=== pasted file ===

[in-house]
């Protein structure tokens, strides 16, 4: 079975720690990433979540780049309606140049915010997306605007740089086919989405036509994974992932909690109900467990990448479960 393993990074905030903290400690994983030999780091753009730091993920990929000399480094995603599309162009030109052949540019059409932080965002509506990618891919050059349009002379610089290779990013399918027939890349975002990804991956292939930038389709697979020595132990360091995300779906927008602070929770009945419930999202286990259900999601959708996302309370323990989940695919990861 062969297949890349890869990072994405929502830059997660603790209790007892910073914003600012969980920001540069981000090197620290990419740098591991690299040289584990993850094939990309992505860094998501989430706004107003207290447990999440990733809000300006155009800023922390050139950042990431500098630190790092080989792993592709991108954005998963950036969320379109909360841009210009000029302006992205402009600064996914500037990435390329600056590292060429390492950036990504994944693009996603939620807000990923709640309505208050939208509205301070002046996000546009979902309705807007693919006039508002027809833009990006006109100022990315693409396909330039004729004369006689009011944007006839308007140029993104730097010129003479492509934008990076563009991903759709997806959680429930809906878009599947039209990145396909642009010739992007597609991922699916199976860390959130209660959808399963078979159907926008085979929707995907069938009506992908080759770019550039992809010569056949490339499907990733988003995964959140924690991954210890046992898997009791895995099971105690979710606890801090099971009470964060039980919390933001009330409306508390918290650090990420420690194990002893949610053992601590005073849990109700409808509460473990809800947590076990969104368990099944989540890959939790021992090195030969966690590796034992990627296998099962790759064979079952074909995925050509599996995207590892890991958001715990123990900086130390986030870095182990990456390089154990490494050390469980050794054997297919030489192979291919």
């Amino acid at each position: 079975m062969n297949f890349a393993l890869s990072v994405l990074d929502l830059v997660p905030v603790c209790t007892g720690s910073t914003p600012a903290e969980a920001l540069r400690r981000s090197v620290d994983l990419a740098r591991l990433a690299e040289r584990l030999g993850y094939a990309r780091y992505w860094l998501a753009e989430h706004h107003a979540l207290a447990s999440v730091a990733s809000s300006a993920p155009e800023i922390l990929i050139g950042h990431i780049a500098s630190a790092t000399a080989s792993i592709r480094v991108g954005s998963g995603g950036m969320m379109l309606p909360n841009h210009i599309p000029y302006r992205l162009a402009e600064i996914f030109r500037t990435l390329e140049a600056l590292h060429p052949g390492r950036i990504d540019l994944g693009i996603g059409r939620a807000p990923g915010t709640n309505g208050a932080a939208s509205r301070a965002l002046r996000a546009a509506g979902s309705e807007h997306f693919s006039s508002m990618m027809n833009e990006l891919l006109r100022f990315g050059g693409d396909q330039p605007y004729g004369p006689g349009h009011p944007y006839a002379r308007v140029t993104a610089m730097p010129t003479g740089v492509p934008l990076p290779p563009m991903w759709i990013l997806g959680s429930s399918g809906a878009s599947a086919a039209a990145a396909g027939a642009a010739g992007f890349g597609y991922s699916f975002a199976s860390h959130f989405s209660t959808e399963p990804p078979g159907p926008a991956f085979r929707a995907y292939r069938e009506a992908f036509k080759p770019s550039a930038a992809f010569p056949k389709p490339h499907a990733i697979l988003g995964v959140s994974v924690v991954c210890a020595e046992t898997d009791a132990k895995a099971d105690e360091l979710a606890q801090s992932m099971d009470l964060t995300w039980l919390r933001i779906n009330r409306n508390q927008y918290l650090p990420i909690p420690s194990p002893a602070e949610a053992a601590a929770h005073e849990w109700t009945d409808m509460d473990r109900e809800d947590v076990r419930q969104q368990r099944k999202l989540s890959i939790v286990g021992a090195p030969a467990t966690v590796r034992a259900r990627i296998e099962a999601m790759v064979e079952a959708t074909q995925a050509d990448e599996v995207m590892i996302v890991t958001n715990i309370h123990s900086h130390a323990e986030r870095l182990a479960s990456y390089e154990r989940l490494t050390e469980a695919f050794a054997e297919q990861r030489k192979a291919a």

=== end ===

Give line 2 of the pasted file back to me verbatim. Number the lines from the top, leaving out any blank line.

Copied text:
């Protein structure tokens, strides 16, 4: 079975720690990433979540780049309606140049915010997306605007740089086919989405036509994974992932909690109900467990990448479960 393993990074905030903290400690994983030999780091753009730091993920990929000399480094995603599309162009030109052949540019059409932080965002509506990618891919050059349009002379610089290779990013399918027939890349975002990804991956292939930038389709697979020595132990360091995300779906927008602070929770009945419930999202286990259900999601959708996302309370323990989940695919990861 062969297949890349890869990072994405929502830059997660603790209790007892910073914003600012969980920001540069981000090197620290990419740098591991690299040289584990993850094939990309992505860094998501989430706004107003207290447990999440990733809000300006155009800023922390050139950042990431500098630190790092080989792993592709991108954005998963950036969320379109909360841009210009000029302006992205402009600064996914500037990435390329600056590292060429390492950036990504994944693009996603939620807000990923709640309505208050939208509205301070002046996000546009979902309705807007693919006039508002027809833009990006006109100022990315693409396909330039004729004369006689009011944007006839308007140029993104730097010129003479492509934008990076563009991903759709997806959680429930809906878009599947039209990145396909642009010739992007597609991922699916199976860390959130209660959808399963078979159907926008085979929707995907069938009506992908080759770019550039992809010569056949490339499907990733988003995964959140924690991954210890046992898997009791895995099971105690979710606890801090099971009470964060039980919390933001009330409306508390918290650090990420420690194990002893949610053992601590005073849990109700409808509460473990809800947590076990969104368990099944989540890959939790021992090195030969966690590796034992990627296998099962790759064979079952074909995925050509599996995207590892890991958001715990123990900086130390986030870095182990990456390089154990490494050390469980050794054997297919030489192979291919």